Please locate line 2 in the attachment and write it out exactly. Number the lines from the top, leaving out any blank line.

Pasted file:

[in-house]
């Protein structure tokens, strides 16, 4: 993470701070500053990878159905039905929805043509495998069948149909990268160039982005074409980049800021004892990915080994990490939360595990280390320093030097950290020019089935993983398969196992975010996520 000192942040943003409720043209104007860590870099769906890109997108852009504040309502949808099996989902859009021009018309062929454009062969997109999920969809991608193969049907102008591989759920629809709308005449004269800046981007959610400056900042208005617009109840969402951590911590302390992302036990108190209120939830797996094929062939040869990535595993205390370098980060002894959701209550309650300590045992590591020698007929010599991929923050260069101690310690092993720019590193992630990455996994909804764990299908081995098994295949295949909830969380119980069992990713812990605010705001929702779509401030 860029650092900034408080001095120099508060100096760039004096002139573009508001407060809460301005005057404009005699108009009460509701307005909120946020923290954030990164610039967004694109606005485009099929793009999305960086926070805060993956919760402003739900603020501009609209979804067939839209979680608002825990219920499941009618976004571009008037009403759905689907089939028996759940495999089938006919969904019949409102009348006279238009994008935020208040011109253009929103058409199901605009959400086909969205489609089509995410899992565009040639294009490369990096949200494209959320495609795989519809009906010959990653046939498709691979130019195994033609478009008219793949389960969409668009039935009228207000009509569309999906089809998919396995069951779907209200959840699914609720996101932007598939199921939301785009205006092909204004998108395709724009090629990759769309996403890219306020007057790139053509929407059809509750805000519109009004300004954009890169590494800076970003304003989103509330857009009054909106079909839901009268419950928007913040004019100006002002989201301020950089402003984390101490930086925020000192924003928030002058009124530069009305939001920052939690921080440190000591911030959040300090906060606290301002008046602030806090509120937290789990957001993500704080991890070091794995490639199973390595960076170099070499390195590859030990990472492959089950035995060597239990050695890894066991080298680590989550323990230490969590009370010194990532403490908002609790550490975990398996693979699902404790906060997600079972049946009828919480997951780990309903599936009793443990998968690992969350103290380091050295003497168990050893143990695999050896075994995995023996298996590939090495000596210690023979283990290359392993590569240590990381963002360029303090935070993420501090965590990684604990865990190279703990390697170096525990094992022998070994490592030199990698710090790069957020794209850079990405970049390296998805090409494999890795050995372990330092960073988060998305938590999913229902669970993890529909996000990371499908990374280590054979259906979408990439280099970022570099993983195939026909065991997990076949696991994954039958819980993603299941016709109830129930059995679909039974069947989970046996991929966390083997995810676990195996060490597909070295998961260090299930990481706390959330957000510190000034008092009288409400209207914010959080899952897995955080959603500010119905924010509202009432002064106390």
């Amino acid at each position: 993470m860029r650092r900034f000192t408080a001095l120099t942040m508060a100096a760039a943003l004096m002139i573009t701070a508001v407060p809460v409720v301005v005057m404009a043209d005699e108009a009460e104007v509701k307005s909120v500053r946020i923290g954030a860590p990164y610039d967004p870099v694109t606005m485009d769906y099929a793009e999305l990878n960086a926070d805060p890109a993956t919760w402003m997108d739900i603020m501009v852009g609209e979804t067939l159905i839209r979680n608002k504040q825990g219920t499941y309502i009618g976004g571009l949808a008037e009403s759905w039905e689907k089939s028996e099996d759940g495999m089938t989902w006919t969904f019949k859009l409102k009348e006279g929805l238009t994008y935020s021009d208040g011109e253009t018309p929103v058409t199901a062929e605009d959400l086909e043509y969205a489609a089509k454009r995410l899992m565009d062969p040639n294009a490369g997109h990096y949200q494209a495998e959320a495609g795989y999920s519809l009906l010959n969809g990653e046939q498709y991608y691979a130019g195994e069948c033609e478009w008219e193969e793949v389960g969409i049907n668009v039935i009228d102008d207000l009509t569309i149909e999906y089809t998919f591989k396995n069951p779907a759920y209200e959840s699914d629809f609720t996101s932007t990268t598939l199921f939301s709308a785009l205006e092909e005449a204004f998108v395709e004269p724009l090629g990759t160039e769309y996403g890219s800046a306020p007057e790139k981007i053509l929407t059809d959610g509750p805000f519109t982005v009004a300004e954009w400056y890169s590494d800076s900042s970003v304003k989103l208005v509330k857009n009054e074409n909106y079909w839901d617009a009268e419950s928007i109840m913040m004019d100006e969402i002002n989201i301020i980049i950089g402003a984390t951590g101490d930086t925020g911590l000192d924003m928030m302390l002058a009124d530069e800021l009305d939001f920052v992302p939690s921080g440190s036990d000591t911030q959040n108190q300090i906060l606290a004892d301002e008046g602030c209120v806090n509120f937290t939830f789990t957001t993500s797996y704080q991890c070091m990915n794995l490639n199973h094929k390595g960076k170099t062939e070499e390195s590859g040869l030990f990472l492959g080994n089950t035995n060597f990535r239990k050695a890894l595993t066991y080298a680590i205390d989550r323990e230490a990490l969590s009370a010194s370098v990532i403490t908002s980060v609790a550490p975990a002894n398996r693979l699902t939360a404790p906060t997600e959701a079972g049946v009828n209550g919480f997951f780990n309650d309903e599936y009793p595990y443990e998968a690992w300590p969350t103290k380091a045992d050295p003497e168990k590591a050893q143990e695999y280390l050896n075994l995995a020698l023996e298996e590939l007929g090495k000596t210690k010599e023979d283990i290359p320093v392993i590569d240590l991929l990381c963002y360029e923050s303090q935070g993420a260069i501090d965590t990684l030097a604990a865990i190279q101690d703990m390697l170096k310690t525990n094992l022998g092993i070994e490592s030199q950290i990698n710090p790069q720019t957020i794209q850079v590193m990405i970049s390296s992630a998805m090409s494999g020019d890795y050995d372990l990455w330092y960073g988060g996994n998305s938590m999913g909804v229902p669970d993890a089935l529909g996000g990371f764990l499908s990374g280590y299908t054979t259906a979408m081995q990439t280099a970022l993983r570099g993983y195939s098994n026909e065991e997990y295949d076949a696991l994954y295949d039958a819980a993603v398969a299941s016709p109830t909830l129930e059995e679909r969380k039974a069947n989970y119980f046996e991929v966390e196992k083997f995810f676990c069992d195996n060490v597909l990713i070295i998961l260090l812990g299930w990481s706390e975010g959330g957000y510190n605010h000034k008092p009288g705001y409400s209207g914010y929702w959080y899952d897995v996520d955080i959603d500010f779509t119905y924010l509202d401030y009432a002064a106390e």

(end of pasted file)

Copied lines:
């Protein structure tokens, strides 16, 4: 993470701070500053990878159905039905929805043509495998069948149909990268160039982005074409980049800021004892990915080994990490939360595990280390320093030097950290020019089935993983398969196992975010996520 000192942040943003409720043209104007860590870099769906890109997108852009504040309502949808099996989902859009021009018309062929454009062969997109999920969809991608193969049907102008591989759920629809709308005449004269800046981007959610400056900042208005617009109840969402951590911590302390992302036990108190209120939830797996094929062939040869990535595993205390370098980060002894959701209550309650300590045992590591020698007929010599991929923050260069101690310690092993720019590193992630990455996994909804764990299908081995098994295949295949909830969380119980069992990713812990605010705001929702779509401030 860029650092900034408080001095120099508060100096760039004096002139573009508001407060809460301005005057404009005699108009009460509701307005909120946020923290954030990164610039967004694109606005485009099929793009999305960086926070805060993956919760402003739900603020501009609209979804067939839209979680608002825990219920499941009618976004571009008037009403759905689907089939028996759940495999089938006919969904019949409102009348006279238009994008935020208040011109253009929103058409199901605009959400086909969205489609089509995410899992565009040639294009490369990096949200494209959320495609795989519809009906010959990653046939498709691979130019195994033609478009008219793949389960969409668009039935009228207000009509569309999906089809998919396995069951779907209200959840699914609720996101932007598939199921939301785009205006092909204004998108395709724009090629990759769309996403890219306020007057790139053509929407059809509750805000519109009004300004954009890169590494800076970003304003989103509330857009009054909106079909839901009268419950928007913040004019100006002002989201301020950089402003984390101490930086925020000192924003928030002058009124530069009305939001920052939690921080440190000591911030959040300090906060606290301002008046602030806090509120937290789990957001993500704080991890070091794995490639199973390595960076170099070499390195590859030990990472492959089950035995060597239990050695890894066991080298680590989550323990230490969590009370010194990532403490908002609790550490975990398996693979699902404790906060997600079972049946009828919480997951780990309903599936009793443990998968690992969350103290380091050295003497168990050893143990695999050896075994995995023996298996590939090495000596210690023979283990290359392993590569240590990381963002360029303090935070993420501090965590990684604990865990190279703990390697170096525990094992022998070994490592030199990698710090790069957020794209850079990405970049390296998805090409494999890795050995372990330092960073988060998305938590999913229902669970993890529909996000990371499908990374280590054979259906979408990439280099970022570099993983195939026909065991997990076949696991994954039958819980993603299941016709109830129930059995679909039974069947989970046996991929966390083997995810676990195996060490597909070295998961260090299930990481706390959330957000510190000034008092009288409400209207914010959080899952897995955080959603500010119905924010509202009432002064106390």